03 June 2014

On gender

Language blogger Gretchen McCulloch* has an excellent piece dated 2 June on grammatical gender on the Toast under the heading A linguist on the story of gendered pronouns.

A couple of quotes:
The grammatical sense of the word is actually older (from the 14th century: it’s related to genre and genus, i.e. type, kind, origin) and the meaning was extended in the 15th century to the human phenomenon. For a while, this extension led to gender being used as a euphemism for “sex,” where both words could refer to social or biological differences, but starting in the 1960s, feminist writers began using gender to refer to the social distinction and sex to refer to the biological one, presumably to make it easier to talk about these two phenomena separately.
Incidentally, the conflation of the grammatical and natural meanings of gender is responsible for the confusion of English speakers learning a foreign language with a “gender system.” “What,” the learner inevitably remarks to themself, “is so darn male or female about plates and bowls anyway?” The answer is nothing.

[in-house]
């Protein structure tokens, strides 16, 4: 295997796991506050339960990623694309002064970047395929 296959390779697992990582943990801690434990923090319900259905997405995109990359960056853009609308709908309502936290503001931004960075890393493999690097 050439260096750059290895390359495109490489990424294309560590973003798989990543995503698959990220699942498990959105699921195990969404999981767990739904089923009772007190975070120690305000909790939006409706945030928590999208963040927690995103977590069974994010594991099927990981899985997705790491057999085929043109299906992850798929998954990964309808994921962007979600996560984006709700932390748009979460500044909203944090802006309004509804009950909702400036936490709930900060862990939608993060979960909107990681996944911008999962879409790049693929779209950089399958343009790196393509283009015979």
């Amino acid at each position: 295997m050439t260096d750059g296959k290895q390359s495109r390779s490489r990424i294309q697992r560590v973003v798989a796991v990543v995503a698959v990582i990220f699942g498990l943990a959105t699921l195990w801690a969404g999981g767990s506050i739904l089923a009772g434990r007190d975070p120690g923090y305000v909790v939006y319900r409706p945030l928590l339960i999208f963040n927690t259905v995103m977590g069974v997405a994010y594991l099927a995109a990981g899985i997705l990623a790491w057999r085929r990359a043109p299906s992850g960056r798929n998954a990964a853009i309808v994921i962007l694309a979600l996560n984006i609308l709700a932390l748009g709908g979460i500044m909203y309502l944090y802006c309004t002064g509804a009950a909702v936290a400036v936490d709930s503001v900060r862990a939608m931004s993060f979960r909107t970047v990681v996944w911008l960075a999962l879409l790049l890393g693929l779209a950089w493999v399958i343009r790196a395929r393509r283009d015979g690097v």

Gretchen McCulloch is a linguist and the contributing editor of Slate's Lexicon Valley blog. She has a master's in linguistics from McGill University and blogs daily at All Things Linguistic.

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